So begins my favorite poem. I was never much of a poetry buff – having to read out badly handwritten poems in the 5th grade and then being the last one in the class to be chosen to be published in a strange Florida Kids Poetry Book pretty much nipped any dreams I might have had of being the next Emily Dickinson in the bud. In any event, I didn’t learn to appreciate poetry for a long, long time. Often I had trouble deciphering the meanings of the poems. In high school, a teacher would mark you wrong if you thought the poem had a different meaning than what she had thought. I always thought to myself, “how can that be right?” My English teacher wasn’t a close personal friend of Emily’s. Who is to say that what an academic somewhere decided was the meaning of Emily Dickinson’s poems is 100% what she meant. Isn’t a little part of poetry and literature in general interesting in that everyone reads it a bit differently?
But I digress.
Often, poetry can be a bit difficult for the average reader. (Especially if they are being graded on their feelings… okay, okay… I really will drop it now.) The poetry I have always preferred, given my lack of poetry deciphering skills, were the straight forward ones. The ones whose meanings were clear, which spoke to you in a way where you felt like the author was sharing a secret with you and only you. Poets like… Miss Elizabeth Bishop.
Elizabeth Bishop was born on February 8th (Happy Birthday!) in 1911, in Worcester, Massachusetts. She would have a sad childhood, however, as her father died before her first birthday and her mother went mad and was institutionalized in 1916 when Bishop was only 5 years old. She would never be reunited with her mother, and went to live with her maternal grandparents in Nova Scotia. Despite being ill often and developing asthma, Bishop wrote of her time in Nova Scotia as one of the happiest in her childhood. Custody of Bishop was then gained by her wealthier paternal grandparents a bit later in her childhood, and she was moved back to Worcester. Unfortunately she was unhappy with her paternal grandparents, and they could tell. In 1918, her grandparents sent Bishop to live with her mom’s eldest sister, Maud and her husband, and paid them for her upkeep. This was an important time for Elizabeth, as it was her aunt Maud who introduced her to poetry, reading her the works of the Victorian poets, including Tennyson, Robert Browning, Elizabeth Barrett Browning and Thomas Carlyle. Without her knowledge, the seed to become a poet had been planted.
Bishop’s high schooling was a tad erratic, as she attended three different high schools until settling at Walnut Hill School, where she studied music with the idea of becoming a composer. At Walnut Hill her first poems were published in a student magazine. However, Bishop was still convinced that her future lay in music, not literature. She entered Vassar College in the fall of 1929 with these hopes – though they soon gave way when the fear of actually performing became too great for the shy Bishop. Instead, she threw herself into academia – focusing on her English classes and co-founding (with author Mary McCarthy) the underground university literary magazine Con Spirito. When she graduated in 1934, Bishop focused on traveling the world. She spent time living in Paris and in Key West, and wrote of her travels in poems, essays, and short stories. In fact, much of her writing done in Key West would be included in her first published book of poems, North and South (1946) – a book which won the Houghton Mifflin Prize for Poetry. Despite her popularity, however, Bishop wouldn’t publish another book of poetry for another 9 years. She still had enough money from the inheritance from her father to flourish in these locales, writing more for pleasure than for necessary income.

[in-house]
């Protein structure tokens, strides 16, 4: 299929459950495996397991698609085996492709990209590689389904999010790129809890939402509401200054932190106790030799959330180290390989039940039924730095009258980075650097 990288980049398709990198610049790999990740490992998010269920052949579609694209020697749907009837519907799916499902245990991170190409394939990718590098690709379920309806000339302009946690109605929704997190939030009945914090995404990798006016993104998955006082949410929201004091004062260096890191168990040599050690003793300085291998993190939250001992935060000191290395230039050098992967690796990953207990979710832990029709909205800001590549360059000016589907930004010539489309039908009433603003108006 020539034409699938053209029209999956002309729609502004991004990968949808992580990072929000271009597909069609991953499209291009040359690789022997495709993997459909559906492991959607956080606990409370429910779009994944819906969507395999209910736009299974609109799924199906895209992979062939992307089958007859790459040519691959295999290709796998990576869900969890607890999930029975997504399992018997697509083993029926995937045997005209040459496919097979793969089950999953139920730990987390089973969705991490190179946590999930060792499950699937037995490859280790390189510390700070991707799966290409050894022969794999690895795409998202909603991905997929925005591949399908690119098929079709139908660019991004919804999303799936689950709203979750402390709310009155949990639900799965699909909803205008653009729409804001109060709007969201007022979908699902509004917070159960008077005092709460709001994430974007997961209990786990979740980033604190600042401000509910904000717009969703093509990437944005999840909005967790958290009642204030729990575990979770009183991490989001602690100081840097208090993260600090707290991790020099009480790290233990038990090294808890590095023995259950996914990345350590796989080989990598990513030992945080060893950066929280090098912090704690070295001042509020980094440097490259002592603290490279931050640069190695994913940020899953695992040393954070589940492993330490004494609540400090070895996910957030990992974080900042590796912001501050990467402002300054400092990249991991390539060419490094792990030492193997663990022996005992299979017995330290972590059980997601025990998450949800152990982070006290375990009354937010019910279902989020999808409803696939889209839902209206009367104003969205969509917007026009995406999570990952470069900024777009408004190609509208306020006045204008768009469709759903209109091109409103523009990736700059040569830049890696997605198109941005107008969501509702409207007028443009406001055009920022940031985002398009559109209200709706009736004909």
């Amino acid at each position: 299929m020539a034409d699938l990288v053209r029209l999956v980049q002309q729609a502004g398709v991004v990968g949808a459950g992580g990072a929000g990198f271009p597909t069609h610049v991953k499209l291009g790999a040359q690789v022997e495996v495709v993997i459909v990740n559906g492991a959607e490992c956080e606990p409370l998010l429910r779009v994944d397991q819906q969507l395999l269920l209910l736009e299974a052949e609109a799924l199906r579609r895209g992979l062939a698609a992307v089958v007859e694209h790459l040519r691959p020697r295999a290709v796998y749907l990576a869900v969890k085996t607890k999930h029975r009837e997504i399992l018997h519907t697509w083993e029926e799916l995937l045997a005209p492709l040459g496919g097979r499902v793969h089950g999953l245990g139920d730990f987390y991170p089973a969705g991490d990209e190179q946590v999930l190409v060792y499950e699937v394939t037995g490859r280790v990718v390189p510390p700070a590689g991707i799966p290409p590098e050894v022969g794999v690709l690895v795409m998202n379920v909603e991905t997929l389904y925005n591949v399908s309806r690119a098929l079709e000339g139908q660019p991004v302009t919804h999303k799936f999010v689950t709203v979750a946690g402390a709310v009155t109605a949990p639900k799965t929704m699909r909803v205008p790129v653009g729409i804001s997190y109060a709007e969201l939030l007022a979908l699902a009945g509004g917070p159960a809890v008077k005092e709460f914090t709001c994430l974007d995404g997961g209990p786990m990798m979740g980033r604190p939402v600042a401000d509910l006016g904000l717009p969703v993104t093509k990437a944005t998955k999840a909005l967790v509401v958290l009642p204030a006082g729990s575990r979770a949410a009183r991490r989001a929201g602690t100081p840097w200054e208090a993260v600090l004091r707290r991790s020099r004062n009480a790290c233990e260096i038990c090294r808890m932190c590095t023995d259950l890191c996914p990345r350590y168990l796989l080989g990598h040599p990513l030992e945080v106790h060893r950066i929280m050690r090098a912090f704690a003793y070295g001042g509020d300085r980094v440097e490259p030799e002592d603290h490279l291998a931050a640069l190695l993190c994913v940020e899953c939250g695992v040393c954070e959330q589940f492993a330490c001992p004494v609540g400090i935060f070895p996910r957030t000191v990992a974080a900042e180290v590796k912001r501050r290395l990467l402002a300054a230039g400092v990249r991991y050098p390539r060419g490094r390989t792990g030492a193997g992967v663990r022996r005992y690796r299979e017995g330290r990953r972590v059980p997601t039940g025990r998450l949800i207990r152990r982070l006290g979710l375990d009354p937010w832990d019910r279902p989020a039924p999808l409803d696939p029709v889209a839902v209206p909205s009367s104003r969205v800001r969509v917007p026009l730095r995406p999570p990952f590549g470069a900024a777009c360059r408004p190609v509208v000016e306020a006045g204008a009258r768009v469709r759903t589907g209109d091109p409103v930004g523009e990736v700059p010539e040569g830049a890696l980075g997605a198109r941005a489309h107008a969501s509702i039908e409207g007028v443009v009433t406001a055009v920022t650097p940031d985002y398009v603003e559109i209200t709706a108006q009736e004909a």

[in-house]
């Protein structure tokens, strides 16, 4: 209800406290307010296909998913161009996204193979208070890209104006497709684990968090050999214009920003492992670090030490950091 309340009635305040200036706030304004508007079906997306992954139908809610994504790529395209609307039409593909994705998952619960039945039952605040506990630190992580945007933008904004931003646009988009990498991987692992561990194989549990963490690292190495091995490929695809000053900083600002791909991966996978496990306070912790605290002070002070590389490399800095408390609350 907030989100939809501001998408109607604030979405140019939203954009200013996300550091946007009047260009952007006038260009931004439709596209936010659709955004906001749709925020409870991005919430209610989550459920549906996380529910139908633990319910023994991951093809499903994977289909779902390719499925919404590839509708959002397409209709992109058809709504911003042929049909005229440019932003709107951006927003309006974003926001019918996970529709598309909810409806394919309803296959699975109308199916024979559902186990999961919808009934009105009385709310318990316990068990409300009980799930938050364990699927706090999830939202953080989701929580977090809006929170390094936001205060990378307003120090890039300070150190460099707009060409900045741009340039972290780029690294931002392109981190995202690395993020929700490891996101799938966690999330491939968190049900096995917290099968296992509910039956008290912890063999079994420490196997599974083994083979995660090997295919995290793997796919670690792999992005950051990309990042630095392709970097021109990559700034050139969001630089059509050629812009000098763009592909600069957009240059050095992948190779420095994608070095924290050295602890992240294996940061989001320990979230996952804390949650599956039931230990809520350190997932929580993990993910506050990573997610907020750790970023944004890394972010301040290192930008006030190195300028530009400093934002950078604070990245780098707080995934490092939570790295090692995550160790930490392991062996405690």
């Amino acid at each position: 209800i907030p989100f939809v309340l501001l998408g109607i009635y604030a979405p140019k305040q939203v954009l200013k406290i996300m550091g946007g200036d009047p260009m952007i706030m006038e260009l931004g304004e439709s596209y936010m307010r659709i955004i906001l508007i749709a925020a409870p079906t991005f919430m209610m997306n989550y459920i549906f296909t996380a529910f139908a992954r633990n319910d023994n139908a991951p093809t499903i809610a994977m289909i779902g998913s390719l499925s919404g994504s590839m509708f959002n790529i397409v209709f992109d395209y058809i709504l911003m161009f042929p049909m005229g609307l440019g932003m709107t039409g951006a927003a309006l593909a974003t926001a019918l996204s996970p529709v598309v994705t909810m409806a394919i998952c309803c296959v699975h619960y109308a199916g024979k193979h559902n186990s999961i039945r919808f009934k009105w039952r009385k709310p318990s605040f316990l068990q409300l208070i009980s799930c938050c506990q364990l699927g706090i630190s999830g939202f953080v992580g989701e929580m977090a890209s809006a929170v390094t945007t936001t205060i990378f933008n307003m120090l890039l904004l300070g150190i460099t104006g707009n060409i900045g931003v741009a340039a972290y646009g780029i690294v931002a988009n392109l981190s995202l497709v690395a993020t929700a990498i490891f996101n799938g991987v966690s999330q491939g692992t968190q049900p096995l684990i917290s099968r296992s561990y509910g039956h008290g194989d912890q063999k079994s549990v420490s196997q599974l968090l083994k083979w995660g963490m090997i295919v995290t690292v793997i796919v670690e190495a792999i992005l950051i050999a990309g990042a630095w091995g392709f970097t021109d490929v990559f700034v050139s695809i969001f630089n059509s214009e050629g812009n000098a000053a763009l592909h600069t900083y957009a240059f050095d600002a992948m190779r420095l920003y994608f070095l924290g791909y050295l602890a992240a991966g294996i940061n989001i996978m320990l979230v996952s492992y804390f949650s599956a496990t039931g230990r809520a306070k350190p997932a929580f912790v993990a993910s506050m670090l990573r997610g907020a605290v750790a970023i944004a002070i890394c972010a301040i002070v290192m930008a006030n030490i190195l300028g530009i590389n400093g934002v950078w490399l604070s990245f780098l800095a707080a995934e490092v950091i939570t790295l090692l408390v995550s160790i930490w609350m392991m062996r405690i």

Her writing became more and more popular throughout the years, and almost 15 years later she would be elected as the Consultant in Poetry for the Library of Congress. Once her year as a consultant ended, Bishop began her travels once again and set out for South America in 1951. She intended to stay for two weeks, but fell in love with the female (and terribly gifted) Brazilian architect Lota de Macedo Soares, and lived with her in Brazil for 15 years. Obviously at this time same-sex relationships were kept under wraps, which worked out just fine for the shy Bishop. During her time in Brazil, Bishop published a follow-up to her poetry collection North and South, and released Poems: North and South – A Cold Spring in 1955, and one year later won the Pulitzer Prize for this second book of poetry. Bishop enjoyed (or possibly didn’t enjoy, given her introverted nature) notoriety in both Brazil and the US over the next decade spent in Brazil with her lover. Unfortunately, over the years their relationship became strained and was tainted by Bishop’s alcoholism and heated fights. Soares committed suicide in 1967, after which Bishop would spend most of her days in the United States, away from the country that inspired much of her writing for so long.
Her third publication, Questions of Travel, was published in 1965, and was unquestionably influenced by her time spent in South America. After this, she published a book of The Complete Poems in 1969, and then her last book to appear in her lifetime, Geography III, in 1977. Geography III won the Neustadt International Prize for Literature, a prize which no woman had ever won and no American has won since. Bishop remained unbelievably popular throughout her life, until her sudden death in 1979 from a cerebral aneurysm.